I’ve never been to an election for National Chief before and didn’t know quite what to expect. On the outside it looked like any other conference I had ever been to; people going in and out, smokers hanging around the entrance puffing away, groups of people talking in hushed tones and you know a deal is being made.

Immediately apparent are the Matthew Coon Come posters. The press kits came with buttons and pens reading Matthew Coon Come for National Chief. Somehow Neil managed to get hold of a coveted Coon Come t-shirt. The Coon Come banners were hung by the stage with care. That boy was prepared Fontaine, who had his name on a neck thingy to hang your conference ID on.

Before the open forum, the room resounded with chants of “Coon Come, Coon Come.” It was deafening. The circus had begun in earnest.

Marilyn Buffalo’s speech garnered applause but Coon Come’s speech had people cheering even before a sentence was finished. Fontaine seemed on the defensive after that, but rallied. The best easy-listening show was Martin’s. He started off with a song. He also promised that if elected he would hire the other three candidates, to laughter. Then at the end Martin said, “Well I’ve got three minutes left so I think I’ll do another song just because I want to!” He did.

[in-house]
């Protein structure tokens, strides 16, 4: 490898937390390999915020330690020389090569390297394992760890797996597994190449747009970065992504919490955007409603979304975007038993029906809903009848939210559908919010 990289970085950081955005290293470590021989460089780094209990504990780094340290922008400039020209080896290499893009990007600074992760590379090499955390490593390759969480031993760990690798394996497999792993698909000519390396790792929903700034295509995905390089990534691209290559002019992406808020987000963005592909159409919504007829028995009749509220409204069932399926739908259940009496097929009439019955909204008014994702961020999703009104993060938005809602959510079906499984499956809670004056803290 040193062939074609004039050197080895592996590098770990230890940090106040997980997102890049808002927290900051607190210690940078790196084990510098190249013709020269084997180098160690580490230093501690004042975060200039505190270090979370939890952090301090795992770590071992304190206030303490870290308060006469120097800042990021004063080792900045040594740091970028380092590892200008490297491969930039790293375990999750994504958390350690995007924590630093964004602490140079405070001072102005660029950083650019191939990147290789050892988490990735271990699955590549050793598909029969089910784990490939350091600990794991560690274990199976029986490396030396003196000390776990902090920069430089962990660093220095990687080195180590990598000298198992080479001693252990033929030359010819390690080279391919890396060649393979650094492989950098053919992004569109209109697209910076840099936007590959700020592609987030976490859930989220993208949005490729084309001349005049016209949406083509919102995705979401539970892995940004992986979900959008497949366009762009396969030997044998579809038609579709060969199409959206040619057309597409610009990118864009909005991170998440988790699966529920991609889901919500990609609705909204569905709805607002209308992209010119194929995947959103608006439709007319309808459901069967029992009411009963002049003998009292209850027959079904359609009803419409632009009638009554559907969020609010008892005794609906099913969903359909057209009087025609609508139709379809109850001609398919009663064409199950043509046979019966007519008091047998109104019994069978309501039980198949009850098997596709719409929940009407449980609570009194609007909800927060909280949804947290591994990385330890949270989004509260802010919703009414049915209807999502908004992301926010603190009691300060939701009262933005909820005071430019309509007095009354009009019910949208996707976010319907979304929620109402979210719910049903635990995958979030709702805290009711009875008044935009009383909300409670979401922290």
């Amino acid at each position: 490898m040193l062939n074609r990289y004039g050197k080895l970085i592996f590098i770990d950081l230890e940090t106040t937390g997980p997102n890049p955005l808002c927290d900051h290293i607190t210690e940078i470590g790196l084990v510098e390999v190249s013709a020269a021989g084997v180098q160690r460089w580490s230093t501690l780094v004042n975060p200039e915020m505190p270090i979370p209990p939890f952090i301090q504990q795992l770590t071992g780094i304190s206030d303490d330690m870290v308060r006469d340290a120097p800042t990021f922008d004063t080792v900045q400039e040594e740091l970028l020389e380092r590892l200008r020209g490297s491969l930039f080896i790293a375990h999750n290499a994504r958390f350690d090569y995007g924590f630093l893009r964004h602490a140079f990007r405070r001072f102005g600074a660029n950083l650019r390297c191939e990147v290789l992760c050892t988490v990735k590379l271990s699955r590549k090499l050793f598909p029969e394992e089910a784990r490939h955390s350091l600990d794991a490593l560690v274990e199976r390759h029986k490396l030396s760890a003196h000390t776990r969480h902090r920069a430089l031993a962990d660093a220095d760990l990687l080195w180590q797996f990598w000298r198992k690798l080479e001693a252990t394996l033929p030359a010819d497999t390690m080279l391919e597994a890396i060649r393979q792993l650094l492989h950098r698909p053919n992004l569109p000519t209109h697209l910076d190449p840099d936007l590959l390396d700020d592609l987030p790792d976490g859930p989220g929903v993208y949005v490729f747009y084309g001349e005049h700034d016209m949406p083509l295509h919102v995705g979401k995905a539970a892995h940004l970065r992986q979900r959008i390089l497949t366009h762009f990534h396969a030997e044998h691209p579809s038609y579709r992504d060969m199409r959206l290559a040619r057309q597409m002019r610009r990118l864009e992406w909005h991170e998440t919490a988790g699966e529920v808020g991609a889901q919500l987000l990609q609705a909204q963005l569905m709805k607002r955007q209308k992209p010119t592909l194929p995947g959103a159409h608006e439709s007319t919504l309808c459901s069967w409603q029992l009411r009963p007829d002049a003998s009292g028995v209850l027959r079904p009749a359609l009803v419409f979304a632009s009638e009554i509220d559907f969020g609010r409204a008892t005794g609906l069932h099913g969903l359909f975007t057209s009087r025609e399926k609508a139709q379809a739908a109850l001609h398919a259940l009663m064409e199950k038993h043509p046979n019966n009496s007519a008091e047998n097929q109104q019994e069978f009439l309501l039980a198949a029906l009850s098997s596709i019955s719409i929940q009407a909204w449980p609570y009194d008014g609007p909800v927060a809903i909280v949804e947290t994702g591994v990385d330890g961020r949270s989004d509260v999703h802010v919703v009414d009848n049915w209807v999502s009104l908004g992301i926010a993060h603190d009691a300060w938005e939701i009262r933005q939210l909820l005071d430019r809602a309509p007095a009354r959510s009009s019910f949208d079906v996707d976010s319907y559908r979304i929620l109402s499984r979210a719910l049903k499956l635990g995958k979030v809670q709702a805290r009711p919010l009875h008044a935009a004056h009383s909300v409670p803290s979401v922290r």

One attack on Coon Come didn’t deal with the issues but religion. “A Bible-thumper,” I overheard. Coon Come shrugged off the attacks until before the second ballot. Coon Come was making the rounds drumming up support. When he came to the Ontario tent a delegate verbally attacked him asking how he could support traditional ways when he was a Pentecostal. Coon Come replied, “I will not deny my faith for your votes.” He went on to say there are hundreds of different First Nations in Canada, all with different traditions, ceremonies and spirituality. He said each had to find their own spirituality and he would defend everyone’s right to search for their own spirituality.

Later when Fontaine conceded the election and came over to Coon Come, there was cheering and tears in many eyes. The bread and circuses had ended and the work was ready to begin.